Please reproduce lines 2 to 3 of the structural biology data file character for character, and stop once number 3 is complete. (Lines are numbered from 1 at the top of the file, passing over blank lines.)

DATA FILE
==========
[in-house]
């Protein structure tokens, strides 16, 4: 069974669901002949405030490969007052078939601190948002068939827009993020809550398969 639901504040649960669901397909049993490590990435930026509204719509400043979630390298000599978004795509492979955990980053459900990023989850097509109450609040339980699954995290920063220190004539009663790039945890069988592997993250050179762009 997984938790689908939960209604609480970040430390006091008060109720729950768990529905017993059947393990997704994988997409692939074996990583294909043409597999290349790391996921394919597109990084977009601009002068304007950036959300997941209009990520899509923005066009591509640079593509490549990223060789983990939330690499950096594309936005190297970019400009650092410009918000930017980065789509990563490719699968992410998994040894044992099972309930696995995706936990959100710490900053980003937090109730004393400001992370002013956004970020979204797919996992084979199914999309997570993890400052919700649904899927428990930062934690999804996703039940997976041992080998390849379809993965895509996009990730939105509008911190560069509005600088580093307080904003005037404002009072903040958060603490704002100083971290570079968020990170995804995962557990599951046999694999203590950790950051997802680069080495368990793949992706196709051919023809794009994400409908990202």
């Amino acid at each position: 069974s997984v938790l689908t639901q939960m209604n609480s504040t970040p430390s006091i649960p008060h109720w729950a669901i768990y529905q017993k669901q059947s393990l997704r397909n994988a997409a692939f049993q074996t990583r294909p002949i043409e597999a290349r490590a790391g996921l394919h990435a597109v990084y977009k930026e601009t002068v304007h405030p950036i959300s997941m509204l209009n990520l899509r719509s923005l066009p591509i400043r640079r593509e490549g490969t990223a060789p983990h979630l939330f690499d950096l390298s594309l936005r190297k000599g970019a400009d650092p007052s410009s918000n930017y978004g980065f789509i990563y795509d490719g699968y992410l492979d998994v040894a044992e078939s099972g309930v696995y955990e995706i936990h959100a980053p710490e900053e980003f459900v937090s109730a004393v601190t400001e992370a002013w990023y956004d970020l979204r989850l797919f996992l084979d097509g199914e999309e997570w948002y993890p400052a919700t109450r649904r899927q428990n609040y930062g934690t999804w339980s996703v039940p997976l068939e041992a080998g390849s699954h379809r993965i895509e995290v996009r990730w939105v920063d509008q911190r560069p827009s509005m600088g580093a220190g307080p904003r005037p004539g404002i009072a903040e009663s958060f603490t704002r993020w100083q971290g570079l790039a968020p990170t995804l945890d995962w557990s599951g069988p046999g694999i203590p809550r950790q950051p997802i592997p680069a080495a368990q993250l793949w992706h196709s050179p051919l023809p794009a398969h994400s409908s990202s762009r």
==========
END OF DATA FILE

């Protein structure tokens, strides 16, 4: 069974669901002949405030490969007052078939601190948002068939827009993020809550398969 639901504040649960669901397909049993490590990435930026509204719509400043979630390298000599978004795509492979955990980053459900990023989850097509109450609040339980699954995290920063220190004539009663790039945890069988592997993250050179762009 997984938790689908939960209604609480970040430390006091008060109720729950768990529905017993059947393990997704994988997409692939074996990583294909043409597999290349790391996921394919597109990084977009601009002068304007950036959300997941209009990520899509923005066009591509640079593509490549990223060789983990939330690499950096594309936005190297970019400009650092410009918000930017980065789509990563490719699968992410998994040894044992099972309930696995995706936990959100710490900053980003937090109730004393400001992370002013956004970020979204797919996992084979199914999309997570993890400052919700649904899927428990930062934690999804996703039940997976041992080998390849379809993965895509996009990730939105509008911190560069509005600088580093307080904003005037404002009072903040958060603490704002100083971290570079968020990170995804995962557990599951046999694999203590950790950051997802680069080495368990793949992706196709051919023809794009994400409908990202």
């Amino acid at each position: 069974s997984v938790l689908t639901q939960m209604n609480s504040t970040p430390s006091i649960p008060h109720w729950a669901i768990y529905q017993k669901q059947s393990l997704r397909n994988a997409a692939f049993q074996t990583r294909p002949i043409e597999a290349r490590a790391g996921l394919h990435a597109v990084y977009k930026e601009t002068v304007h405030p950036i959300s997941m509204l209009n990520l899509r719509s923005l066009p591509i400043r640079r593509e490549g490969t990223a060789p983990h979630l939330f690499d950096l390298s594309l936005r190297k000599g970019a400009d650092p007052s410009s918000n930017y978004g980065f789509i990563y795509d490719g699968y992410l492979d998994v040894a044992e078939s099972g309930v696995y955990e995706i936990h959100a980053p710490e900053e980003f459900v937090s109730a004393v601190t400001e992370a002013w990023y956004d970020l979204r989850l797919f996992l084979d097509g199914e999309e997570w948002y993890p400052a919700t109450r649904r899927q428990n609040y930062g934690t999804w339980s996703v039940p997976l068939e041992a080998g390849s699954h379809r993965i895509e995290v996009r990730w939105v920063d509008q911190r560069p827009s509005m600088g580093a220190g307080p904003r005037p004539g404002i009072a903040e009663s958060f603490t704002r993020w100083q971290g570079l790039a968020p990170t995804l945890d995962w557990s599951g069988p046999g694999i203590p809550r950790q950051p997802i592997p680069a080495a368990q993250l793949w992706h196709s050179p051919l023809p794009a398969h994400s409908s990202s762009r």